The state Department of Environmental Conservation this week notified the owners of the stretch of rail line that runs from North Creek to Tahawus that it plans to ask the federal government to declare the rail line “abandoned.”

The state Attorney General’s Office, representing the DEC, filed paperwork with the U.S. Surface Transportation Board on Monday, seeking a declaration that Iowa Pacific Holdings LLC should no longer be able to operate on the rail line. A formal declaration that the line is abandoned would be a big step forward for those seeking to establish a recreational trail there.

The move comes despite the fact that a Colorado company plans to purchase the line from Iowa Pacific, according to documents obtained by The Post-Star.

The DEC’s case rests in part on Iowa Pacific’s “absence of current use” of the 29-mile line, as well as a “lack of any reasonably foreseeable future need for rail service on the line,” according to the state filing.

“In addition, there are significant environmental, health and safety concerns associated with the current use of the property,” wrote Assistant Attorney General Joshua Tallent.

Tallent wrote the state would file its full legal brief, advocating for an abandonment of the line, by the end of August.

The move has concerned some municipal leaders, who worry that having the stretch of rail deemed “abandoned” would limit options for use of the rail line owned by Warren County and the town of Corinth to the south, particularly as there is a new suitor for it.

“I’m concerned about it,” said Horicon Supervisor Matt Simpson, chairman of Warren County Board of Supervisors Public Works Committee, which oversees the railroad. “I don’t want them to foreclose on our options.”

The filing is the latest move in a legal battle that began late last year when Iowa Pacific, which operated Saratoga & North Creek Railway between Saratoga Springs and North Creek, began storing out-of-service rail tanker cars on the Tahawus line. That infuriated environmental groups and state officials who argued it was an environmental problem in the state Forest Preserve.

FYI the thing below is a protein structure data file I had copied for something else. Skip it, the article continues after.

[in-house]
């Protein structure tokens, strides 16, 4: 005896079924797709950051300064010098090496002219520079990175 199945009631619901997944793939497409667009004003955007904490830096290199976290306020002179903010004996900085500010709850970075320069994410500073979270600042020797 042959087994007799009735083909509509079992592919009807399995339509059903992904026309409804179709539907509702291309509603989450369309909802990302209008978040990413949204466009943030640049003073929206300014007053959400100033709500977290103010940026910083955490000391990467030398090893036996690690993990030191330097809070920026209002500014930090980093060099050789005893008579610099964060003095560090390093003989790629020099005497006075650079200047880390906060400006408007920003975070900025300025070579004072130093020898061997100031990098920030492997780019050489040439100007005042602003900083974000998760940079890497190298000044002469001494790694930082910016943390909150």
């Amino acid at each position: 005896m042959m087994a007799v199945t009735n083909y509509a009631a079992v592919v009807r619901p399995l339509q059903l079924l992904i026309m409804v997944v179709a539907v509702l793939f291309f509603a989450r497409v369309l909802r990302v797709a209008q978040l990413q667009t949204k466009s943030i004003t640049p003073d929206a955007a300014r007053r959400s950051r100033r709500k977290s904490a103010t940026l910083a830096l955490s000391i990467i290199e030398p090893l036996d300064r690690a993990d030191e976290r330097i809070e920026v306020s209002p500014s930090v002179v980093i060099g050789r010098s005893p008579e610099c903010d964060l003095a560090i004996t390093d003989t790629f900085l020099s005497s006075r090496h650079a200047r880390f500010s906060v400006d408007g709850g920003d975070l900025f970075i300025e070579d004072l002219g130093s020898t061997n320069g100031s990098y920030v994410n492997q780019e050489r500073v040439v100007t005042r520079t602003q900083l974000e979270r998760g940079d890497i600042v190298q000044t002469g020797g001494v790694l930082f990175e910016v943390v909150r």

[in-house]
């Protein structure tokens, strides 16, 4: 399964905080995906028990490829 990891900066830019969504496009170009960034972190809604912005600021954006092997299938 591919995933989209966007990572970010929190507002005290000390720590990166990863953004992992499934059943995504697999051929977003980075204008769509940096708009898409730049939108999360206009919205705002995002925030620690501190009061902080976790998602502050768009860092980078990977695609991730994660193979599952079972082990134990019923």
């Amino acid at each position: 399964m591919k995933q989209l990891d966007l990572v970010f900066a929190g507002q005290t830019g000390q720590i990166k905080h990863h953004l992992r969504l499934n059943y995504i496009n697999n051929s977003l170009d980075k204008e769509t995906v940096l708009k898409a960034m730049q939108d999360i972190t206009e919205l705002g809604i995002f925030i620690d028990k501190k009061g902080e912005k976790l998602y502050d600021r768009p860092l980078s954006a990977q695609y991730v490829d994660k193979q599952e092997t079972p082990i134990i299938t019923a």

The rail line runs to former mineral mines in the hamlet of Tahawus in the town of Newcomb, which have been closed for nearly three decades. Iowa Pacific had hoped to remove stone tailings from the mines, but the business did not develop, and the company pulled up stakes earlier this summer after 7 years. A Franklin County contractor bought the mine earlier this year and wanted to take the stone out by rail, but has been using trucks as well.

Ed Ellis, Iowa Pacific’s owner, notified Warren County officials earlier this year that he hoped to sell the Tahawus line, saying he wanted $5 million for it. He reportedly paid $1 million in 2012 to buy it from former mine owner NL Industries but argued his company put millions of dollars into improvements.

A written railroad operation proposal sent to Warren County earlier this summer shows that railroad company OmniTRAX of Colorado claims it plans to purchase the Tahawus line later this year. The company wants to remove stone from the former mines. (See companion article.)

A number of groups are pushing for the rail line, which has struggled to support tourist and freight operations with a number of operators, to be converted into a recreational trail.

It appears the line could become a trail by default if declared abandoned. A company that offers “rail bike” rides, Revolution Rail Co., is currently using a section of it pursuant to a contract with Iowa Pacific.

“All interested persons should be aware that following any abandonment of rail service and salvage of the line, the line may be suitable for other public uses, including interim trail use,” Tallent wrote.

Neither Ellis nor Iowa Pacific’s counsel responded to requests for comment on the matter this week.

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reporter - crimes & courts, public safety and Warren County government

Don Lehman covers crime and Warren County government for The Post-Star. His work can be found on Twitter @PS_CrimeCourts and on poststar.com/app/blogs.

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